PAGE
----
September 22, 2015 4:56 pm
Updated: September 22, 2015 5:10 pm

Signs pop up in Moncton encouraging protest votes in Federal Election

WATCH ABOVE: Anonymous signs have been popping up in Moncton encouraging people to cast a protest vote in the federal election. Global’s Alex Abdelwahab reports.

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MONCTON – Anonymous signs have been appearing in the city, encouraging people to cast protest votes in the up-coming federal election.

The signs, which have the words ‘vote void’ or ‘vote blank’ on them, have been appearing beside candidate signs around Moncton. Politics professor Mario Levesque told Global News there are many reasons someone may do this.

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“Maybe they don’t like their candidates, maybe they don’t like the political parties and their previous decisions they’ve taken,” he said. “Maybe they also don’t like the election system, the way it is currently set up.”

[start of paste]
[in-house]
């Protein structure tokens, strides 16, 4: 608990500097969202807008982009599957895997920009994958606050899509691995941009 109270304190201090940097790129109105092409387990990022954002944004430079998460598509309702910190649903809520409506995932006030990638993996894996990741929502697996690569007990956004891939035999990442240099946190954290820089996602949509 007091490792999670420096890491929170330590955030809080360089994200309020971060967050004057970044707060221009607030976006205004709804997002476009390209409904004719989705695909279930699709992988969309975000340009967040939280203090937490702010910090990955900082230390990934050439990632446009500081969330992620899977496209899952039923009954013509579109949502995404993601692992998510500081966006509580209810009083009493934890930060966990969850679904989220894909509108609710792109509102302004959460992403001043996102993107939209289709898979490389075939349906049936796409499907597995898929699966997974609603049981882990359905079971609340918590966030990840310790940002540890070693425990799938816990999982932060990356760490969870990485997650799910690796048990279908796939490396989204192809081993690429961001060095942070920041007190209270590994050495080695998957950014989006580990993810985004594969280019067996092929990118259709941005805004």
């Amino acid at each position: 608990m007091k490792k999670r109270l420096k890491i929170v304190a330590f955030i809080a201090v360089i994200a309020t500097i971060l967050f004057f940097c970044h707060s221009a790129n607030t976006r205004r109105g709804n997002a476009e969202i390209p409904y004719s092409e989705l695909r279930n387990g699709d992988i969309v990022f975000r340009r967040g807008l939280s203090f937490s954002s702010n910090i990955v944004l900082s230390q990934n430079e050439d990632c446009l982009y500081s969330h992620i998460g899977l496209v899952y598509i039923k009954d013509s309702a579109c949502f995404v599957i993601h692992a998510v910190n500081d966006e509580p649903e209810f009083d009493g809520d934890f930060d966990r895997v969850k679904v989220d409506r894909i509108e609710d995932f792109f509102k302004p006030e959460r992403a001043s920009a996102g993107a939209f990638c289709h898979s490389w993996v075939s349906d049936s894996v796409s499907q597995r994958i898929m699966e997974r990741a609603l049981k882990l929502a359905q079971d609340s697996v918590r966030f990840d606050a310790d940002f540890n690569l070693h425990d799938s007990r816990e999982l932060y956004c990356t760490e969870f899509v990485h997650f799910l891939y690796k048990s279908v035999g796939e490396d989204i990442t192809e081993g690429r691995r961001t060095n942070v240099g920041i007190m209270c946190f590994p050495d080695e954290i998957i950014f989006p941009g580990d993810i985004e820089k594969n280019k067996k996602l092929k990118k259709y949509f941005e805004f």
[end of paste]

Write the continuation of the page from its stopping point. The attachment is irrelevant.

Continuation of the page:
Levesque, an assistant professor at Mount Allison University in Sackville, NB, added that voiding a ballot or leaving it blank is perfectly legal.

“You have the right to do this,” he said.

Elections Canada considers these types of ballots as rejected ballots. It keeps track of the number each election, but there is no distinction between the types of rejected ballot, whether deliberate or accidental.

Voting ‘none-of-the-above’ is possible in some provincial elections. Ontario, Manitoba, Saskatchewan and Alberta have provisions for voters to formally decline their ballot. This number is counted separately.

Levesque said he believes the Federal election should have a similar provision, but in its absence, it’s better to lodge a protest vote, than to just stay home.

“If you just stay at home that means you’re disengaged and you don’t care,” he said. “If you go there, and spoil it, you’re saying we want better; you can do better; let’s see better before we actually want to vote for you.”

Elections Canada spokesperson Françoise Enguehard said she was aware of the signs in Moncton, and had not heard of similar signs appearing in other cities.

Isabelle LeBlanc, spokesperson for the City of Moncton, said in an e-mail to Global News that the city did not know who was behind putting out the signs.

She said that candidates do not need to ask the city for permission to post signs, as long as they follow the city by-law and “make sure that their signs do not obstruct the view or pose a safety hazard for motorists and pedestrians.” Though all election signs are not allowed on the median.

© 2015 Shaw Media

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